She trailed off, startled into silence at her own thoughtlessness. The young man's sharp blue eyes reproached her, but after a moment he softened. "How did you spend the last three days, Margaret?"

"With my family. With my daughter, actually. You must be about her age, right?"

"Younger. I turned nineteen last March."

"Nineteen. God, I remember nineteen." She almost smiled, tracing the fingertips of her right hand over the worn tablecloth.

"You must be so proud, Margaret. I mean, this is quite an honor."

"Oh, I know. Imagine, the village choosing me!" She took another small sip of wine. The youth did the same, and Margaret tried to stop herself from watching him swallow. 

"You're the oldest, Margaret. You were the only choice."

"Well, I know that. Still. It's nice to pretend that it's because of something special."

They drank in silence for a few more moments. The young man's face remained impassive, but he began to take larger sips. Margaret watched nervously as the level in his glass sank.

"Don't drink so quickly," she said, and laughed into one hand. Her eyes were fixed on his face. He scowled warningly, but she plunged on.

"I was so surprised when I opened the last present, and there were the wineglasses! I mean, I didn't think I'd be given those for another few years at least. Almost doesn't seem fair. I mean, I know it's fair, and I'm proud, but… it wasn't long enough. I didn't have long enough." She ended in a low voice, trailing off and curling both her hands into fists around the stained tablecloth. She had stopped pretending to smile.

He took a final sip, and carefully set the empty wineglass down. "Alright, Margaret. It's time."

"I'm not done yet!" she answered quickly, her voice high and tense and somehow strange even to Margaret. She brandished her wineglass, sloshing the liquid back and forth a few times. "See? I still have some left!"

"Stop that!" The young man's face was dark and shocking with anger, and his words cut through her sudden, choking hysteria.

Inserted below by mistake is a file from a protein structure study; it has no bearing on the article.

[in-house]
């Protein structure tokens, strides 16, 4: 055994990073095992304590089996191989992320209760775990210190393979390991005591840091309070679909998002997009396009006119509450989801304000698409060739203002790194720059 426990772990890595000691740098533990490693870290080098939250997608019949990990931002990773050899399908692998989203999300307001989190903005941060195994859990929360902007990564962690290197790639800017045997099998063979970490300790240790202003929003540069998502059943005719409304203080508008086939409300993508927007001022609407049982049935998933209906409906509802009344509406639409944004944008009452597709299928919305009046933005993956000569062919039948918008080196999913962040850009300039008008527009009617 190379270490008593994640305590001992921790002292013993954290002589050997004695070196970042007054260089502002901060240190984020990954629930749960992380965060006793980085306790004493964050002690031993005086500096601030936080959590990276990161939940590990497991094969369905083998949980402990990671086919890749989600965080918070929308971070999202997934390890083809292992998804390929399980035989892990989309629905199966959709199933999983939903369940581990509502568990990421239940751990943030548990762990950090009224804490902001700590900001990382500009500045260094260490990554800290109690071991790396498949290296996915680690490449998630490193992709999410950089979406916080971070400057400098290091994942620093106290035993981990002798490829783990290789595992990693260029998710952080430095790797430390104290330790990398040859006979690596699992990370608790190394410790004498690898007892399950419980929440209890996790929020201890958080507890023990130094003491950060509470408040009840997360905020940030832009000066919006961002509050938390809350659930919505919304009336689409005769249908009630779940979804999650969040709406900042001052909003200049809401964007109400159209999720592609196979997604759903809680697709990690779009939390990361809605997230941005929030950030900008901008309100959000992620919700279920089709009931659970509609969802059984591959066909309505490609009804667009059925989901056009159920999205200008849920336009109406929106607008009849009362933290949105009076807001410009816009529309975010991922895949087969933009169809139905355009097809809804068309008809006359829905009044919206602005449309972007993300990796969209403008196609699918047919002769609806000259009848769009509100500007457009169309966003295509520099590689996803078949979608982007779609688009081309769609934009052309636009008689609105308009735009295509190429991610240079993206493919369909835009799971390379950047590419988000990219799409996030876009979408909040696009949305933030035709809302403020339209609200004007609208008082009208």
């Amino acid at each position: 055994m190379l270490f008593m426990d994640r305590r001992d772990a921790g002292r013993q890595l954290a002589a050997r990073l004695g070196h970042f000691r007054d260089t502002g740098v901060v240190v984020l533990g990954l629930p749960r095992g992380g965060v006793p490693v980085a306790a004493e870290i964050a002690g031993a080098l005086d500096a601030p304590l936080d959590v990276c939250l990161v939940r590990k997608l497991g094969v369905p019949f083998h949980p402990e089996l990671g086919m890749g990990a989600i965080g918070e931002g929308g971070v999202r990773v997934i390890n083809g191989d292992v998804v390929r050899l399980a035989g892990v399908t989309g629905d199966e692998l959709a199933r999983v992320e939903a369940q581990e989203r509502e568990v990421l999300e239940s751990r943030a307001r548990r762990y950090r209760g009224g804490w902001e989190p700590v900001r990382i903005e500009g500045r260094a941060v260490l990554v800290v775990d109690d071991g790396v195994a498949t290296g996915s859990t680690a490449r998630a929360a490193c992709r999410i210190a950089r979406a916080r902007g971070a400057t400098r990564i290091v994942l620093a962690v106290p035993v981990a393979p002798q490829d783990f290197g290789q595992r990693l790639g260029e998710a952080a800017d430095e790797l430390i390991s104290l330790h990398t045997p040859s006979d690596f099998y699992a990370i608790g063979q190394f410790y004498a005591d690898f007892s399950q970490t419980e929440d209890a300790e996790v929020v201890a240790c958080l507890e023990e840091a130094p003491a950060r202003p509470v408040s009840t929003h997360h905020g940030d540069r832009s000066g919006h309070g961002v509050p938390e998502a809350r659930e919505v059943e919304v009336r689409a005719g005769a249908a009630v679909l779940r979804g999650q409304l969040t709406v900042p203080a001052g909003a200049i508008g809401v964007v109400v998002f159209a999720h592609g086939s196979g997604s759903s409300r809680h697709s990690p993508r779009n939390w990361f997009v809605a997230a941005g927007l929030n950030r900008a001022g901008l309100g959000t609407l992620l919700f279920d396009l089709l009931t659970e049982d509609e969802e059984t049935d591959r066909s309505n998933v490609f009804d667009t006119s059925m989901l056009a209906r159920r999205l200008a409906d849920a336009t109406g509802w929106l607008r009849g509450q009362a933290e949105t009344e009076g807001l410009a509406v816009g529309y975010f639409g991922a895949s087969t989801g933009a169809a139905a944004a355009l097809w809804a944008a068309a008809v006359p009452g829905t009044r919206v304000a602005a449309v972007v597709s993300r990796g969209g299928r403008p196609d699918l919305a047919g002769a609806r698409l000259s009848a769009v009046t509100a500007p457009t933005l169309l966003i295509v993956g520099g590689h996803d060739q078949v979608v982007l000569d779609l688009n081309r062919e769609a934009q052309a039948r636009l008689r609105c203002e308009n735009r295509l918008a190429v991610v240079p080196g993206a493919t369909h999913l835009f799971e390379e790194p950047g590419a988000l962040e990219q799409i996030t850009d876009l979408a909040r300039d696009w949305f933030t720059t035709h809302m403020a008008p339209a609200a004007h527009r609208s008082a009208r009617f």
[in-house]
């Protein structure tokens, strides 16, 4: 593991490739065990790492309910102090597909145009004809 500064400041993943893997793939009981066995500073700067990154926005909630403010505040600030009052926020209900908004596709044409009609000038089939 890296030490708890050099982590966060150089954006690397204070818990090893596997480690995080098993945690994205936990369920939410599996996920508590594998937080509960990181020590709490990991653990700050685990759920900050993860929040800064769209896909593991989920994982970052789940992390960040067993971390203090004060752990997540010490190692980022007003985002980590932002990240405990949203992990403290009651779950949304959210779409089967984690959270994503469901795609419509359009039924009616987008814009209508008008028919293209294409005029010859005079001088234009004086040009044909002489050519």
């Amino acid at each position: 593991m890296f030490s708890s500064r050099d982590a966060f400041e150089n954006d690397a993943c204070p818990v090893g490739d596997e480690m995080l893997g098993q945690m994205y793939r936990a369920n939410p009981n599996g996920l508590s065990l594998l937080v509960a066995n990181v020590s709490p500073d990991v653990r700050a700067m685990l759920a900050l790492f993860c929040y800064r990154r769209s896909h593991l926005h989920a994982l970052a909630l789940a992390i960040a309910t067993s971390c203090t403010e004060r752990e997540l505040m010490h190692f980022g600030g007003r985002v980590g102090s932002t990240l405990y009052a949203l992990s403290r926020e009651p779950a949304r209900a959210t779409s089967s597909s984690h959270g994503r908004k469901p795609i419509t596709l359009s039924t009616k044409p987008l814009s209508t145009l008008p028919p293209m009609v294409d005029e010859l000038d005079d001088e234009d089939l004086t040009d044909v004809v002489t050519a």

She grew still. A thin, terrible smile jostled its way back onto her face. "You're right. I'm sorry, I don't know what came over me. Let me just finish this, and then we can go ahead." She swallowed the rest of the wine without tasting it, then picked up the bright green bottle and held it out to the youth. "Here you go. I'm sorry, I just couldn't believe it was already time. Seems like only yesterday… and now the vats are ready. I'm excited about this, you know."

"I know." The youth took out a vial of clear liquid, unscrewing the top and holding it gingerly over the wine bottle. When it was empty he gently shook the bottle back and forth to mix the poison with what was left of the wine. Then he held it out to Margaret.

She had control of her face, but barely. Her smile was fraying badly around the edges, and showed just a wet glint of teeth. "Well. This is it, then. To the last drop," she said hesitantly, and reached out for the bottle.

When Margaret's fingers touched the cool, glassy surface something seemed to snap inside her, and she wrenched her hand back. For a moment she was too startled to move, but a second later she began to struggle towards the door. She clawed at the young man, at the air, at anything she could reach, pulling herself away from the sweet, sick smell of the cottage. The youth darted between her and her escape route, sighed softly, and shoved her to the ground. 

"Really, Margaret. You know I didn't want to have to do this."